What's the Matter? What's the Difference? What's the Use?

The dynamic radiative information environment, the flow of information, and the sensory and communicative nature of information, have not been included in most whole-systems ecological thinking and applications, to date. It is a major error in human understanding that will have troubling consequences, as we increasingly interact with and manipulate this fragile ecosystem.

Ecology is the study of the complex relationships between living and non-living, inter-dependent dynamic systems. It describes the fragile balance in which such systems interact and by which they co-evolve. Information Ecology extends our basic understanding of ecology to include the physical, social and economic transformations being wrought by the rapid developments in information technology, networked learning, and by our becoming an increasingly networked “society of mind”.

Information is not just data or bits. It is not simply a useful natural resource; a commodity that can be sent and received, bought and sold, and regulated. Information must also be considered as patterns of perception, genetic expression, cognitive relationships and differences. The flow of information determines the course of social evolution. Decisions regarding spectrum allocation, regulatory interventions, copyright, property, privacy, digital divides, technology development or “new economies” cannot be effective, if made without an ecological context.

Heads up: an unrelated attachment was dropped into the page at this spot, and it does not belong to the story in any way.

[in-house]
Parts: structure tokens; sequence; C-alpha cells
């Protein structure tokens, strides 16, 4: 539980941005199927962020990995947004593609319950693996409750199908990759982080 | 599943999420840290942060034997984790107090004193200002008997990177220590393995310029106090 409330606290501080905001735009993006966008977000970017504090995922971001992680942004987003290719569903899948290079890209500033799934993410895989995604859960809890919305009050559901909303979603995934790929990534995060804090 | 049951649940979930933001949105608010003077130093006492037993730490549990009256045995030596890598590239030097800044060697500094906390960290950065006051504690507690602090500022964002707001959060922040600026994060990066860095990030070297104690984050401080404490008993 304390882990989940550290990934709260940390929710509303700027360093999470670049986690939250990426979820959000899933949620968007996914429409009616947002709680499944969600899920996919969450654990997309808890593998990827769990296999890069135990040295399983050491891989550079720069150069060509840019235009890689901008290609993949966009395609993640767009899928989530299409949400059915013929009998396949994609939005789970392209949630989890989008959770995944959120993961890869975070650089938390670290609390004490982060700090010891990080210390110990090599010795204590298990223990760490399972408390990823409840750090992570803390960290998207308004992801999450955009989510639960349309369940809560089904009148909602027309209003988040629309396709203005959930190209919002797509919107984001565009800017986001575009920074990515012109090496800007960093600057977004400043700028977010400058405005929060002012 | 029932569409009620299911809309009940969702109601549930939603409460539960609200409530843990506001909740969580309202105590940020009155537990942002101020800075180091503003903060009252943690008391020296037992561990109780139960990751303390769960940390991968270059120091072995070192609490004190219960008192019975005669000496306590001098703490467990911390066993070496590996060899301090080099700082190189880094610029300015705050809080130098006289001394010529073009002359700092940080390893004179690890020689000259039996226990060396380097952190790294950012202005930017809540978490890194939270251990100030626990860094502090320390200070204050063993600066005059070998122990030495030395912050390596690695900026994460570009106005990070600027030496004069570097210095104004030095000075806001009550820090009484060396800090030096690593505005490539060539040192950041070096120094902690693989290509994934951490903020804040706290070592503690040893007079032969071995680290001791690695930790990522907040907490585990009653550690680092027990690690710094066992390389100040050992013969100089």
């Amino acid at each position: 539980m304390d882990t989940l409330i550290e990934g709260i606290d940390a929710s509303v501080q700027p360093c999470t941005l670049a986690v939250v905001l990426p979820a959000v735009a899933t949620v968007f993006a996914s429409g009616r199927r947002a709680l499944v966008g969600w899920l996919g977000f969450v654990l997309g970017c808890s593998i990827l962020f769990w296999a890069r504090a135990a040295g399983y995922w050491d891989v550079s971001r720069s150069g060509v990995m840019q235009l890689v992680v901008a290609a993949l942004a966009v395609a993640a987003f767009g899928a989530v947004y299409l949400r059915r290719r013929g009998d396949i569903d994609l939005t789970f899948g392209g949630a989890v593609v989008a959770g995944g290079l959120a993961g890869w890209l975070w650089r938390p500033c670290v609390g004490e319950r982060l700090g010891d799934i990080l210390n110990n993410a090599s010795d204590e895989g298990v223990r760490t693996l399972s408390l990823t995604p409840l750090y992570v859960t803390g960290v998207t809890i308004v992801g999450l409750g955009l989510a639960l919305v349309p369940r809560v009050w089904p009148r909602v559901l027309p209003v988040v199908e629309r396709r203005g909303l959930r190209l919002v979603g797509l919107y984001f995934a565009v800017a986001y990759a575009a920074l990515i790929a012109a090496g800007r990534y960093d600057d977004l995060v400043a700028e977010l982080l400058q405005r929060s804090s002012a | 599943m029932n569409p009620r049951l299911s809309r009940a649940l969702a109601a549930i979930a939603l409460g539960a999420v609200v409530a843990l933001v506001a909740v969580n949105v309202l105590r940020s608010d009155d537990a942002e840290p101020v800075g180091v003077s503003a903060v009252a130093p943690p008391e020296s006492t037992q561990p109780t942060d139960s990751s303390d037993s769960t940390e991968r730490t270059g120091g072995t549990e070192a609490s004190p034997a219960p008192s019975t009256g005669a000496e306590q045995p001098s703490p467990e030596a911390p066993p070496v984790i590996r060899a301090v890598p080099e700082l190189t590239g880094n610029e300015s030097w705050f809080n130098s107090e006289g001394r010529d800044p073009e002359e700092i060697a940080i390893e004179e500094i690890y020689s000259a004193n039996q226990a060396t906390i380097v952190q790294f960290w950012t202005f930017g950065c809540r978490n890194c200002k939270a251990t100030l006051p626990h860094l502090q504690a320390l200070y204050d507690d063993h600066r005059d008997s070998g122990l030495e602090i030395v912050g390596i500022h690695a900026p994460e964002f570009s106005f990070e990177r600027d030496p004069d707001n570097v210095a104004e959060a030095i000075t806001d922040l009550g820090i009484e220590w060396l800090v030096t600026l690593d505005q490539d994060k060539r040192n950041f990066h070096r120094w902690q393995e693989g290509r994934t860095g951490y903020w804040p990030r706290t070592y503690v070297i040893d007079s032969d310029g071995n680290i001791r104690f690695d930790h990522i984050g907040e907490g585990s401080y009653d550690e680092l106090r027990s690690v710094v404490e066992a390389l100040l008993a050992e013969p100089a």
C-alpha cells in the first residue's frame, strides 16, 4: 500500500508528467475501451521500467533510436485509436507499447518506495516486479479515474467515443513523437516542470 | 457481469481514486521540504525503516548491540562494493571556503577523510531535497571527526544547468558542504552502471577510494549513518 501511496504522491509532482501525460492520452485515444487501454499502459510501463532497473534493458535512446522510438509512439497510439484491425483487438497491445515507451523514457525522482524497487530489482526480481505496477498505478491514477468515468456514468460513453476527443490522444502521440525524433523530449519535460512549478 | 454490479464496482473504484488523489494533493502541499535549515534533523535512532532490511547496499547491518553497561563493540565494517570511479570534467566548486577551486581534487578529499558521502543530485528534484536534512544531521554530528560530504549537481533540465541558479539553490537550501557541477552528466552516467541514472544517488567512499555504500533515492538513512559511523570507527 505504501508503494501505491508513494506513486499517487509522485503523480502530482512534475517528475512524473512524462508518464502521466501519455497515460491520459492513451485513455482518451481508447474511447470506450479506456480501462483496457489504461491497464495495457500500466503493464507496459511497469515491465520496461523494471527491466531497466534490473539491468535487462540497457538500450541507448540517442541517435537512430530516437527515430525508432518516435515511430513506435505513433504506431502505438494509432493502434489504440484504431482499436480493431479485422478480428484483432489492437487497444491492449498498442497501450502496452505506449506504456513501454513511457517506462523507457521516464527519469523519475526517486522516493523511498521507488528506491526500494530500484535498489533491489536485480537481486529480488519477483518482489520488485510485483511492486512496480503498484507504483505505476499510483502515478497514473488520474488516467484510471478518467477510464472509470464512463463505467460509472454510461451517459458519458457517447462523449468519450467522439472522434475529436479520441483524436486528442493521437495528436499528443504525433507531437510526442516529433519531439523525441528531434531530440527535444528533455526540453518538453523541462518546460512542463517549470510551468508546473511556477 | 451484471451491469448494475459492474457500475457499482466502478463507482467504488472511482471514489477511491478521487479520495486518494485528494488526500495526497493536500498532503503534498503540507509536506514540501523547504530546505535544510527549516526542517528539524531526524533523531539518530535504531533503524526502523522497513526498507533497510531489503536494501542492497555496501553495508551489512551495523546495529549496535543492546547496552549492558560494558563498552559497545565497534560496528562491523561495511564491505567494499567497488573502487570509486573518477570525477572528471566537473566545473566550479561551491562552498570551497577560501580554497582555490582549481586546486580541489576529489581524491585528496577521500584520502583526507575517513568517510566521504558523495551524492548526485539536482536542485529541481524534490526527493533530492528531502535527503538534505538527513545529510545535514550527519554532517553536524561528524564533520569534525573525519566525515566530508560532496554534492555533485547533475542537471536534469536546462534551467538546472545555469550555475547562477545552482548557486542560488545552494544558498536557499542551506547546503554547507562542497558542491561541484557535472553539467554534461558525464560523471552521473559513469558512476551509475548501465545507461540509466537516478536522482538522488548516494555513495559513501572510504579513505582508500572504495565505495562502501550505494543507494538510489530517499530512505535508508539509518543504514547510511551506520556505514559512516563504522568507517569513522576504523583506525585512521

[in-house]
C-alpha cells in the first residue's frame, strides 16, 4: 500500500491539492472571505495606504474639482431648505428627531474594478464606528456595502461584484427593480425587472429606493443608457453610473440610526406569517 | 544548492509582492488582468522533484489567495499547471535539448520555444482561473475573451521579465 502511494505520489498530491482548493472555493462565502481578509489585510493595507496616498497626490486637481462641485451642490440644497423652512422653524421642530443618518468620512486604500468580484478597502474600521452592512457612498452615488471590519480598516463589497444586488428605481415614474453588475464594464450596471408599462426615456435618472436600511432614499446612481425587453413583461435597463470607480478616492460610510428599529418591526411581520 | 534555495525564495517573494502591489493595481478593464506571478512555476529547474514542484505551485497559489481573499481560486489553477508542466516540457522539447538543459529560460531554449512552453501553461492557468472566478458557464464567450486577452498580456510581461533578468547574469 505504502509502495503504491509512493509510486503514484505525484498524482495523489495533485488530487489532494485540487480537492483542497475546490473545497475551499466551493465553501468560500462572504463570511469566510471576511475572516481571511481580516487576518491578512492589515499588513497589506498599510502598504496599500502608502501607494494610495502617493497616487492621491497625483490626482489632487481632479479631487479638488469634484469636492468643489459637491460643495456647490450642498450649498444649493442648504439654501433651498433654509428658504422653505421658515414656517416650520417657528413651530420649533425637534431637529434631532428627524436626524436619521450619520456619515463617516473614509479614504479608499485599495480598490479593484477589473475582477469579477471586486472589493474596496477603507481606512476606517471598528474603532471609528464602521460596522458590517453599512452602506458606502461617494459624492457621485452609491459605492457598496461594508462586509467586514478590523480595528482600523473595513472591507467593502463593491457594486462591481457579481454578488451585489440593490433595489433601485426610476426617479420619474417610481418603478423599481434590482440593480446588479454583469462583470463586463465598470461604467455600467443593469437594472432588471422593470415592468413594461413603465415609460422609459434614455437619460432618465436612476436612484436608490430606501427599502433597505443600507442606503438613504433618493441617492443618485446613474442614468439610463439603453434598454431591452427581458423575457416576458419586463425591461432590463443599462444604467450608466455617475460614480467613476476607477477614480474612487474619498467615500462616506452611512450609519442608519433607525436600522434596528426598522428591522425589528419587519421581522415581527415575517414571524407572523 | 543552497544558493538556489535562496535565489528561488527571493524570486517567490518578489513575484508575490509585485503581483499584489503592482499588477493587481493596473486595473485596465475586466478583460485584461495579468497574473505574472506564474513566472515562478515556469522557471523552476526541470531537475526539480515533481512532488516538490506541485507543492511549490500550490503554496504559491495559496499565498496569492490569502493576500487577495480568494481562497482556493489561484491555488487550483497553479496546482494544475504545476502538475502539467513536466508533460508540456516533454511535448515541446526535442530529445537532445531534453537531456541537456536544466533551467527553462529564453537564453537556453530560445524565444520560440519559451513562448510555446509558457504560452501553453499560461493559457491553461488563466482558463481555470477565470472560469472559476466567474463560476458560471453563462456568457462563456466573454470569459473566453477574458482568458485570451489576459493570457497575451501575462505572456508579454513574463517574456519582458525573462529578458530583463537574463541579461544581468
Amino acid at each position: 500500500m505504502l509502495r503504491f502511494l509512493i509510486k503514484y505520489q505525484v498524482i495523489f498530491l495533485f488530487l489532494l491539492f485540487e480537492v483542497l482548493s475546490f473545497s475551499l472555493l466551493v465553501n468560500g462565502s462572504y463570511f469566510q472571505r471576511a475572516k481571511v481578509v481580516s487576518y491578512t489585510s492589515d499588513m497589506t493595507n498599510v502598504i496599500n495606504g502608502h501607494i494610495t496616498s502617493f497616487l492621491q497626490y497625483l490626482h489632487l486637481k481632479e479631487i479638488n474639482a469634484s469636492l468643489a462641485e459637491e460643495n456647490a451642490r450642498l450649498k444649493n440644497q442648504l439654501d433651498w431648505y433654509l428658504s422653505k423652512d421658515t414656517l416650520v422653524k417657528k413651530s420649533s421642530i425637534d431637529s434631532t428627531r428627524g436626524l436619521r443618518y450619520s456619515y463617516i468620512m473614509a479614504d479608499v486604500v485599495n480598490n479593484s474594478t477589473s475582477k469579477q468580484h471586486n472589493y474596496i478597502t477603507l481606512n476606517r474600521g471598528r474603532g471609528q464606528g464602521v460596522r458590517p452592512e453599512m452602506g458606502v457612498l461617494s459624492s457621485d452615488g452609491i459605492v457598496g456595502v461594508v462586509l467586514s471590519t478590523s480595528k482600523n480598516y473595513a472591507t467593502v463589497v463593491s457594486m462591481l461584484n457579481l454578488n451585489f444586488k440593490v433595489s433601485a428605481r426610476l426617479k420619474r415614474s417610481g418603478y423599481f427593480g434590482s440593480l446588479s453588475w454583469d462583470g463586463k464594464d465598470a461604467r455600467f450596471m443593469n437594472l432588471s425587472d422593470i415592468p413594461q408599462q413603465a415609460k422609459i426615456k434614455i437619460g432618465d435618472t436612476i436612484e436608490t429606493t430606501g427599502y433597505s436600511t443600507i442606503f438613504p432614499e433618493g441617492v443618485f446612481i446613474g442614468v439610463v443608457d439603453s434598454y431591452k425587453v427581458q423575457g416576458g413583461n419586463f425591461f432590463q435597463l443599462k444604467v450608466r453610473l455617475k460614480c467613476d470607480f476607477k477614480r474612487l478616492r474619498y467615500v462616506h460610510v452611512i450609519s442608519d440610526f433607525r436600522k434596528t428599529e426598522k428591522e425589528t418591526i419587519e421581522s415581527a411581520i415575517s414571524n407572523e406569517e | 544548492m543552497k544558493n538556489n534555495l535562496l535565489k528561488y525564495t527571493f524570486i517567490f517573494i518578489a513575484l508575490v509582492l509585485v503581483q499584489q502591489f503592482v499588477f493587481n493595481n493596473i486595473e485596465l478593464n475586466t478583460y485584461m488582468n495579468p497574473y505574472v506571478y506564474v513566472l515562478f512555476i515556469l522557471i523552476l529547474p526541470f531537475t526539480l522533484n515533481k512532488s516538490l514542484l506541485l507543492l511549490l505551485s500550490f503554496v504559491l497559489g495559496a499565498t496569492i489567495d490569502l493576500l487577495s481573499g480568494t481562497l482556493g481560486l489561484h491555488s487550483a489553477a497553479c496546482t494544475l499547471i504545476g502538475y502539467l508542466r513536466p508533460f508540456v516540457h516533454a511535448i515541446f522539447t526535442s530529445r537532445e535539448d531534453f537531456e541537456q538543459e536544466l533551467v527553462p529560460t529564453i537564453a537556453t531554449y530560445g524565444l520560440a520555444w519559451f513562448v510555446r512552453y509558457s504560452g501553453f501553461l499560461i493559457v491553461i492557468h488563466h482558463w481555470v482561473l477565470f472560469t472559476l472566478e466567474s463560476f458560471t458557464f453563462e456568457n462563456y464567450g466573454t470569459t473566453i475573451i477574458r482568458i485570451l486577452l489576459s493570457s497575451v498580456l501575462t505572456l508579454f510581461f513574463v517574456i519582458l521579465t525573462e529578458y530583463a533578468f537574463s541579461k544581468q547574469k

Today’s Information Revolution, if it is primarily a technology mediated revolution, will likely result in increased consumerism, social systematization, bureaucracy, waste and war. The more cumulatively energy consuming and less ecologically sustainable, the more fragile technological progress will become; and ultimately more disruptive in its potential (inevitable) failure.

There is much to do to integrate matter, energy and information into a whole systems ecology. Becoming a bit smarter about the way the world works, may also be dangerous, coming into conflict with long dominant, vested-interest belief systems and ideological fictions. Education, thoughtful exchange, research, creative practice and respect for differences are needed. There is no solution, however. We can only begin to take small “steps towards an ecology of mind”.

1995 / 2004